For example, my Central Bench neighborhood is seeing many cool restaurants and other amenities emerge along Vista Avenue, but Vista's auto-centric vibe detracts from the strolling ambience the best neighborhoods can claim. Bown Crossing in southeast Boise is a brand-new neighborhood whose developers understand what a neighborhood ought to feel and look like. Yet Bown may never become a truly timeless neighborhood because it's only affordable to a small percentage of Boiseans. Great neighborhoods need people of all economic classes, too. The newly emerging Linen District on downtown's west end may yet fill this bill.

All of this is a long way of getting around to saying that the Hyde Park Street Fair returns to the North End, Boise's most fully realized urban neighborhood, this weekend. The name is a misnomer, of course; the festival has gotten waaaaay too big to happen in Hyde Park, the North End's compact commercial area. All the more reason to enjoy the festival this weekend (4 to 10 p.m. Friday; 10 a.m. to 10 p.m. Saturday; and 10 a.m. to 5 p.m. Sunday), then return to Hyde Park some other time to enjoy more leisurely sidewalk dining, suds, and shopping.

Two additional notes:

While in Hyde Park this weekend, consider hitting up the Idaho Earth Institute's annual Yard Sale, 8:30 a.m. to 3 p.m. Saturday only at 12th & Eastman.

Also consider leaving your car or truck at home. The weather will be gorgeous this weekend, so walk or bike to Hyde Park if you can - or at least carpool, park many blocks away from Camels Back, and enjoy the stroll. Click here for the festival's website, which includes a music schedule and map.

Monday, September 10, 2007

Fall concerts galore

I don't remember a season as packed with concerts as this autumn is turning out to be in Boise. It's getting to the point where music fans need to pick and choose among shows to avoid blowing the monthly entertainment budget in a week.

Even more amazing is the prospect of two great shows going head-to-head on the same night - not once, not twice, but three times in September alone. It's a happy, if somewhat frustrating, situation indeed for a remote metro area that often gets overlooked on tours. Let's hope it lasts!

Here's a partial listing of big and/or interesting shows coming up in the next two months:

September 10 - Beyonce (Taco Bell Arena)
September 13 - The Academy Is ... (The Big Easy)
September 14 - Bright Eyes (The Big Easy)
September 14 - Richard Thompson (The Egyptian)
September 20 - Helmet (The Big Easy)
September 22- They Might Be Giants (The Egyptian)
September 26 - Smashing Pumpkins (Qwest Arena) canceled
September 26 - Dave Alvin (Alive After Five)
September 26 - The New Pornographers (The Egyptian)
September 27 - Queensryche (The Big Easy)
September 28 - Slightly Stoopid (The Big Easy)
September 28 - The White Stripes (Idaho Center) canceled
September 30 - Bryan Adams and George Thorogood (Idaho Center)

October 2 - Curtis Stigers (The Egyptian)
October 3 - The Black Crowes (The Big Easy)
October 4 - Nick Lowe (The Egyptian)
October 8 - Widespread Panic (Idaho Center)
October 16 - Interpol (The Big Easy)
October 18 - Neil Young (Morrison Center)
October 20 - Josh Ritter (The Egyptian)
October 30 - James Taylor (Idaho Center)

November 3 - Built to Spill (The Egyptian)

When making your plans, be aware that the touring show of Monty Python's Spamalot is in town at the Morrison Center October 30 through November 3.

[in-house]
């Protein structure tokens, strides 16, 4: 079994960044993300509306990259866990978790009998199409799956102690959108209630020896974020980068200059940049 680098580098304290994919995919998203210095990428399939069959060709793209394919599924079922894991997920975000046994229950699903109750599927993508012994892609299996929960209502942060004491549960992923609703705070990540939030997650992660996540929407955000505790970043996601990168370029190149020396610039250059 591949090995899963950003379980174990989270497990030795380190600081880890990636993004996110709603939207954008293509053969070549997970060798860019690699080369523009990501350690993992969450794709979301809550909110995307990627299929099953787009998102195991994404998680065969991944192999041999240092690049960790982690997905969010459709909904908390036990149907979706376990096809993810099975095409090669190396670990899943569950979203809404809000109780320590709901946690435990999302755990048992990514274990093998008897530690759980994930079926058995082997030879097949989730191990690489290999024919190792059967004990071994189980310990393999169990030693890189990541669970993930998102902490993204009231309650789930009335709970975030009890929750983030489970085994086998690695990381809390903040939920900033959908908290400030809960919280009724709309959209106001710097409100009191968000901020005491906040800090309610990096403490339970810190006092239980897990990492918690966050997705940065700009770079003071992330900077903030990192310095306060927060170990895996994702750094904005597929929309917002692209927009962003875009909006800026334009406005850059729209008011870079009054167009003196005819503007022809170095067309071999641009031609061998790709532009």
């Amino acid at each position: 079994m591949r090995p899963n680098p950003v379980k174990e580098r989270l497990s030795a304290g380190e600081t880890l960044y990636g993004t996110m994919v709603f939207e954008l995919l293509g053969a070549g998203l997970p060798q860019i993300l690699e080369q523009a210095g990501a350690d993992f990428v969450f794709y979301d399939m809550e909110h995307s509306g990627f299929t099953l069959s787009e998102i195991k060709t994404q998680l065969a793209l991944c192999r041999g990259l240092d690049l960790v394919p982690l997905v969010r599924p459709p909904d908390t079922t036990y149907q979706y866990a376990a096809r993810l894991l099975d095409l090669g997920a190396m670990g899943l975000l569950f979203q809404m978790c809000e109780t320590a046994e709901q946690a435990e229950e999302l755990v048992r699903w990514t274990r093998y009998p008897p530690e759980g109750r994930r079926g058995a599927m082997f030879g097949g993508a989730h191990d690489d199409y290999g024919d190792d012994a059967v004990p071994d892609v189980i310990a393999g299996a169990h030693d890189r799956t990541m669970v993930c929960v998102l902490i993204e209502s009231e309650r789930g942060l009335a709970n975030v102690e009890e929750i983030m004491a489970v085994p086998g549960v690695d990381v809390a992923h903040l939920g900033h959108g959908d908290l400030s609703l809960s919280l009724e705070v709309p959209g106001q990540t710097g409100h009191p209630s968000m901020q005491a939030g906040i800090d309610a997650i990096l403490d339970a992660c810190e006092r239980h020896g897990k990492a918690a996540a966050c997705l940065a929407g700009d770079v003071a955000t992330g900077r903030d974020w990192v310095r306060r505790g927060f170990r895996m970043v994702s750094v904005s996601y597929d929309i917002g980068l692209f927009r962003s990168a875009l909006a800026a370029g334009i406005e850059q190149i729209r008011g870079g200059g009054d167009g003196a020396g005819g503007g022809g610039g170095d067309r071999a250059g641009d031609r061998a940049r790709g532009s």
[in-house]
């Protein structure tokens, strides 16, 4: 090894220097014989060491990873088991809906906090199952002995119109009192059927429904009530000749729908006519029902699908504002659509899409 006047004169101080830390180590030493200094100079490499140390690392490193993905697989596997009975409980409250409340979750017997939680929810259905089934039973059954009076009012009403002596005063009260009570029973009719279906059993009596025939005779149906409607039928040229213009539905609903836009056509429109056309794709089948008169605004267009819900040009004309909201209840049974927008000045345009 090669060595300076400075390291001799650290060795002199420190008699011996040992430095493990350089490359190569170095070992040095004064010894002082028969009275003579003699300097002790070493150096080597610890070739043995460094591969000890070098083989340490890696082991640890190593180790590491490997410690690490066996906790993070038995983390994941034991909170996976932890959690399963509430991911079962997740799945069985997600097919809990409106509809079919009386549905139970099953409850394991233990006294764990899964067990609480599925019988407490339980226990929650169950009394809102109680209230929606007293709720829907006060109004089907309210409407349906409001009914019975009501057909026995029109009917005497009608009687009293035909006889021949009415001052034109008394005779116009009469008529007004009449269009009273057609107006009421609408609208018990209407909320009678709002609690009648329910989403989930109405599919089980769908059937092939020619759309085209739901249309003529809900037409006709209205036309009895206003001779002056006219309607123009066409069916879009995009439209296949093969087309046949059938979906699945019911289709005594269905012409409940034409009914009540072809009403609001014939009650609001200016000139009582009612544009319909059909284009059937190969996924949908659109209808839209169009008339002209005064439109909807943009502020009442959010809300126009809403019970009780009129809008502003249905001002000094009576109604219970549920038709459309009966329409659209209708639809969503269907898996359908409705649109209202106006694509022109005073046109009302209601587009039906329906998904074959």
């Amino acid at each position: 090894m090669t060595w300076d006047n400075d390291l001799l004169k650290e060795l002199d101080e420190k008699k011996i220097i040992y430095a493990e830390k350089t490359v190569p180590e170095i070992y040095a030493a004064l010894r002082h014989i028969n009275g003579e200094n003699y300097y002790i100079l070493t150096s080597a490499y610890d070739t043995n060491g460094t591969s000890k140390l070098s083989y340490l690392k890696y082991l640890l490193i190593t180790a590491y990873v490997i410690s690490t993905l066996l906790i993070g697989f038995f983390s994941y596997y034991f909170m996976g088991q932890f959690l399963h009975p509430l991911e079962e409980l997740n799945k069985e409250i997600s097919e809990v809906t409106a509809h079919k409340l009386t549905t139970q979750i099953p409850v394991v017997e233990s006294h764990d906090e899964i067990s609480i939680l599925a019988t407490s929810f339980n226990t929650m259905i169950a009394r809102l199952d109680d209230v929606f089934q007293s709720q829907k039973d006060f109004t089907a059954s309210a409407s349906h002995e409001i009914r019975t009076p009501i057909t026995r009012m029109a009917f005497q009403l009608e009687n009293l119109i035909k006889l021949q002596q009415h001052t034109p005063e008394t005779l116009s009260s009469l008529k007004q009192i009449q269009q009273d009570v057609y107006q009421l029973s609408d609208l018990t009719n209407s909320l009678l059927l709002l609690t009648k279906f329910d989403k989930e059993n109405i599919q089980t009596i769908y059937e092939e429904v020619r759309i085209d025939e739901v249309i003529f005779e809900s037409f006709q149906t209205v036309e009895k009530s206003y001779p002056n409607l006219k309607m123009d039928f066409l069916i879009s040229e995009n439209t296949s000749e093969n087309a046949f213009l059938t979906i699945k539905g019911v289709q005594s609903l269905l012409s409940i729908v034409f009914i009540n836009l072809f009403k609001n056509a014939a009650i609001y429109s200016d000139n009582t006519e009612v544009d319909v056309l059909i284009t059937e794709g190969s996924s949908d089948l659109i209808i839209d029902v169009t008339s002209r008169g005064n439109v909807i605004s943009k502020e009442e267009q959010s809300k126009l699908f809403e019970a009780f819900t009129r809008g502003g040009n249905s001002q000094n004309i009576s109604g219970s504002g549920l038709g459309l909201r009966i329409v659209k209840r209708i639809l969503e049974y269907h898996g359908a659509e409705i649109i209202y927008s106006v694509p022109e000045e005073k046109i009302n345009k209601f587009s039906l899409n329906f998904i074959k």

Update 9/13/07 - The White Stripes have canceled due to drummer Meg White's anxiety attacks, but I've added two other shows I forgot: They Might Be Giants on September 22 and Dave Alvin, who closes out the 2007 after-work Alive After Five series on the Grove on September 26 - allowing plenty of time to get to either the Smashing Pumpkins or the New Pornographers afterward. Rock on, kids!

Update 9/18/07 - The Smashing Pumpkins show has been canceled, too, probably due to slow ticket sales. The lesson may be that Boise can only handle so many major shows in a short time frame. The Pumpkins and the New Pornographers probably do appeal to much the same demographic, and maybe overlapping with the last (free) Alive After Five show wasn't such a good idea, either.

Update 9/22/07 - Just added the Bryan Adams/George Thorogood and James Taylor gigs.

Saturday, September 8, 2007

Art in the Park

Boise's fall arts season gets off to a running start each year with Art in the Park. Now in its 53rd year, Art in the Park is the largest annual fundraiser for the Boise Art Museum. Head down to Julia Davis Park to browse amid more than 250 fine art and craft vendors from across the Western U.S. and beyond.

Admission is free, and this year the Boise Art Museum is free all weekend, too. It's a great opportunity to see the 2007 Idaho Triennial, a showcase of the state's contemporary art that just opened at BAM. Art in the Park also features plenty of food vendors, live entertainment, art activities for children, and some of the most enticing (at least from the outside!) "comfort stations" you'll ever see (above).

Art in the Park opened Friday and continues from 10 a.m. to 8 p.m. Saturday, September 8, and from 10 a.m. to 6 p.m. Sunday, September 9. Forget parking near the event. Park downtown and walk the short distance to Julia Davis Park, or catch the shuttle bus that's circling from the park to the heart of downtown. Shuttle bus service also is available from the north side of the Boise Towne Square mall, near Dillards.

Welcome to Sidewalk 208

Idaho is best known as an outdoors state, with more designated wilderness and more miles of whitewater river than any other state than Alaska. But for all its natural riches, Idaho is also an increasingly urban state. Sidewalk 208 (named for our still-one-and-only area code) will bring you words and pictures from Idaho's cities. I'll focus on Boise, since that's where I live, but I'll try to bring you glimpses of other communities as well.

I'm Julie Fanselow, the founder of Sidewalk 208. I'm best known in the blogosphere for creating Red State Rebels, a blog on Idaho politics that's been going strong since 2003 and now features writers from all over the state. These days, I am managing a new nonpartisan blog called and doing online organizing for the Study Circles Resource Center. But arts, culture, and urban planning are other major interests of mine - and all topics on which I plan to touch here on Sidewalk 208. If you share these interests and would like to contribute to the blog, please write me at juliewrites at yahoo dot com.